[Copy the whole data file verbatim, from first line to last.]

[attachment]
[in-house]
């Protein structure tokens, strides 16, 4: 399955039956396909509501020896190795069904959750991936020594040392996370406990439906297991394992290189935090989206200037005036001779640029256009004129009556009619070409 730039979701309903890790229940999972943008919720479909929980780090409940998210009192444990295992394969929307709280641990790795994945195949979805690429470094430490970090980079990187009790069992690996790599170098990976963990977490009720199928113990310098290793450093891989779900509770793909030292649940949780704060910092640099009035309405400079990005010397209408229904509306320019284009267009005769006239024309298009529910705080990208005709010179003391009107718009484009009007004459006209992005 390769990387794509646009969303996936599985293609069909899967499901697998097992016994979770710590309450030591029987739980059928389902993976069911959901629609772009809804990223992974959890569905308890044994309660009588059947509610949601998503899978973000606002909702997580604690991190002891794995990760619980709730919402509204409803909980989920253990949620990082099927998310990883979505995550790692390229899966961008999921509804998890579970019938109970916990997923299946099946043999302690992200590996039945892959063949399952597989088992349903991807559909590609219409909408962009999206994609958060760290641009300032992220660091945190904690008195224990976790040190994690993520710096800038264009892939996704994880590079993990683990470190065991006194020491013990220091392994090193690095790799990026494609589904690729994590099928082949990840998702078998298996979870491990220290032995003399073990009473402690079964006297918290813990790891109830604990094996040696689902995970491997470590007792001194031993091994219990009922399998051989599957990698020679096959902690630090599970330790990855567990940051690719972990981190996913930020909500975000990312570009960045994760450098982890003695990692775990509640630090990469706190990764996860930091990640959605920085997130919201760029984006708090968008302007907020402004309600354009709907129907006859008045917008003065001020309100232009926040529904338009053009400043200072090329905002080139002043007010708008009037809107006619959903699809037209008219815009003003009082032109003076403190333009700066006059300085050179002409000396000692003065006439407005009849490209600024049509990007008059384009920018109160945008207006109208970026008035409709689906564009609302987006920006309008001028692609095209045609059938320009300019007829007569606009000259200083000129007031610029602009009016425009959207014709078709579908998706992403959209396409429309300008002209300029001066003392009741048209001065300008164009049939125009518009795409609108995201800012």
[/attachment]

[in-house]
């Protein structure tokens, strides 16, 4: 399955039956396909509501020896190795069904959750991936020594040392996370406990439906297991394992290189935090989206200037005036001779640029256009004129009556009619070409 730039979701309903890790229940999972943008919720479909929980780090409940998210009192444990295992394969929307709280641990790795994945195949979805690429470094430490970090980079990187009790069992690996790599170098990976963990977490009720199928113990310098290793450093891989779900509770793909030292649940949780704060910092640099009035309405400079990005010397209408229904509306320019284009267009005769006239024309298009529910705080990208005709010179003391009107718009484009009007004459006209992005 390769990387794509646009969303996936599985293609069909899967499901697998097992016994979770710590309450030591029987739980059928389902993976069911959901629609772009809804990223992974959890569905308890044994309660009588059947509610949601998503899978973000606002909702997580604690991190002891794995990760619980709730919402509204409803909980989920253990949620990082099927998310990883979505995550790692390229899966961008999921509804998890579970019938109970916990997923299946099946043999302690992200590996039945892959063949399952597989088992349903991807559909590609219409909408962009999206994609958060760290641009300032992220660091945190904690008195224990976790040190994690993520710096800038264009892939996704994880590079993990683990470190065991006194020491013990220091392994090193690095790799990026494609589904690729994590099928082949990840998702078998298996979870491990220290032995003399073990009473402690079964006297918290813990790891109830604990094996040696689902995970491997470590007792001194031993091994219990009922399998051989599957990698020679096959902690630090599970330790990855567990940051690719972990981190996913930020909500975000990312570009960045994760450098982890003695990692775990509640630090990469706190990764996860930091990640959605920085997130919201760029984006708090968008302007907020402004309600354009709907129907006859008045917008003065001020309100232009926040529904338009053009400043200072090329905002080139002043007010708008009037809107006619959903699809037209008219815009003003009082032109003076403190333009700066006059300085050179002409000396000692003065006439407005009849490209600024049509990007008059384009920018109160945008207006109208970026008035409709689906564009609302987006920006309008001028692609095209045609059938320009300019007829007569606009000259200083000129007031610029602009009016425009959207014709078709579908998706992403959209396409429309300008002209300029001066003392009741048209001065300008164009049939125009518009795409609108995201800012």